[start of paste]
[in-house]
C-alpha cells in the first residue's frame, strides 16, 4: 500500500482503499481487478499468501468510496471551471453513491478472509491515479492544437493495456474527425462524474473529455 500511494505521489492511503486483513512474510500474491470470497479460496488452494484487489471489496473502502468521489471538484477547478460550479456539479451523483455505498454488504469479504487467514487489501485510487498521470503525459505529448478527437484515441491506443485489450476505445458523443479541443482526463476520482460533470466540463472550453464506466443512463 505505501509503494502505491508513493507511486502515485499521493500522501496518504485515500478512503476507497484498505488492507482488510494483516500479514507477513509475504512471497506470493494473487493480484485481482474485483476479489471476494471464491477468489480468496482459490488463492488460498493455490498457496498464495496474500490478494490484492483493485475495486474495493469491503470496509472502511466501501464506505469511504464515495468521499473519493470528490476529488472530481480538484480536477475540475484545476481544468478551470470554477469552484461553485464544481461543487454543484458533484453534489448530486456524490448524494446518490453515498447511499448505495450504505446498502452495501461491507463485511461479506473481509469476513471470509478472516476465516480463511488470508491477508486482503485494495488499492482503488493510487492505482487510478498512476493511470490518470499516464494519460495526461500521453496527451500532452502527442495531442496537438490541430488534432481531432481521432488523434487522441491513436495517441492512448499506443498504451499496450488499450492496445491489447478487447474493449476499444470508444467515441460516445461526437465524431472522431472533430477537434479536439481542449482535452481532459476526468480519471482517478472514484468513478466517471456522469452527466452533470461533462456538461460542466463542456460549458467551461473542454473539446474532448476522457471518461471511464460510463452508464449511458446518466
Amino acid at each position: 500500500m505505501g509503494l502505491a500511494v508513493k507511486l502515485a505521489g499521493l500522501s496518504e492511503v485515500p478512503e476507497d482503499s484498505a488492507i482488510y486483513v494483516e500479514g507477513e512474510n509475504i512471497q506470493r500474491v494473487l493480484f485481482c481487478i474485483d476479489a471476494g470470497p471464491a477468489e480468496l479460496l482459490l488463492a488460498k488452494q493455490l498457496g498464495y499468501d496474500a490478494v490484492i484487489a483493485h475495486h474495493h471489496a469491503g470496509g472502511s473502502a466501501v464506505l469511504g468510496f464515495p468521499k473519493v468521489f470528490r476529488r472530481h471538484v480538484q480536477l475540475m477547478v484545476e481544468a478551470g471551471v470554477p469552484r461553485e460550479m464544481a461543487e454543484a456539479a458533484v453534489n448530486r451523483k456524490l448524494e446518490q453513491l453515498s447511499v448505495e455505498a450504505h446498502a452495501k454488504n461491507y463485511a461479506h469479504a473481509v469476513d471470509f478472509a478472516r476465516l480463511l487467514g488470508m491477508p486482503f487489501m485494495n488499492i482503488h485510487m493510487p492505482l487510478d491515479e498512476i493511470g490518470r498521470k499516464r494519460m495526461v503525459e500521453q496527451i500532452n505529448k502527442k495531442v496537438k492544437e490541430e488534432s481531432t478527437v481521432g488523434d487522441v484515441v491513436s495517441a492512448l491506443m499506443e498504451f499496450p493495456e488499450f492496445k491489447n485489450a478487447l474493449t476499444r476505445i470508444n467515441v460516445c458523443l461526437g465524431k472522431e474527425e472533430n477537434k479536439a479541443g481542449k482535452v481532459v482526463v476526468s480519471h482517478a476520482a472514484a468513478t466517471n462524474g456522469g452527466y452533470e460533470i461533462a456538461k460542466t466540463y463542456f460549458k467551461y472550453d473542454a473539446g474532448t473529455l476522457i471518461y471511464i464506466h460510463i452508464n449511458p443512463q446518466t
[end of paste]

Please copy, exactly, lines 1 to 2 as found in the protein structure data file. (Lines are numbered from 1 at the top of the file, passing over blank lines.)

[in-house]
C-alpha cells in the first residue's frame, strides 16, 4: 500500500482503499481487478499468501468510496471551471453513491478472509491515479492544437493495456474527425462524474473529455 500511494505521489492511503486483513512474510500474491470470497479460496488452494484487489471489496473502502468521489471538484477547478460550479456539479451523483455505498454488504469479504487467514487489501485510487498521470503525459505529448478527437484515441491506443485489450476505445458523443479541443482526463476520482460533470466540463472550453464506466443512463 505505501509503494502505491508513493507511486502515485499521493500522501496518504485515500478512503476507497484498505488492507482488510494483516500479514507477513509475504512471497506470493494473487493480484485481482474485483476479489471476494471464491477468489480468496482459490488463492488460498493455490498457496498464495496474500490478494490484492483493485475495486474495493469491503470496509472502511466501501464506505469511504464515495468521499473519493470528490476529488472530481480538484480536477475540475484545476481544468478551470470554477469552484461553485464544481461543487454543484458533484453534489448530486456524490448524494446518490453515498447511499448505495450504505446498502452495501461491507463485511461479506473481509469476513471470509478472516476465516480463511488470508491477508486482503485494495488499492482503488493510487492505482487510478498512476493511470490518470499516464494519460495526461500521453496527451500532452502527442495531442496537438490541430488534432481531432481521432488523434487522441491513436495517441492512448499506443498504451499496450488499450492496445491489447478487447474493449476499444470508444467515441460516445461526437465524431472522431472533430477537434479536439481542449482535452481532459476526468480519471482517478472514484468513478466517471456522469452527466452533470461533462456538461460542466463542456460549458467551461473542454473539446474532448476522457471518461471511464460510463452508464449511458446518466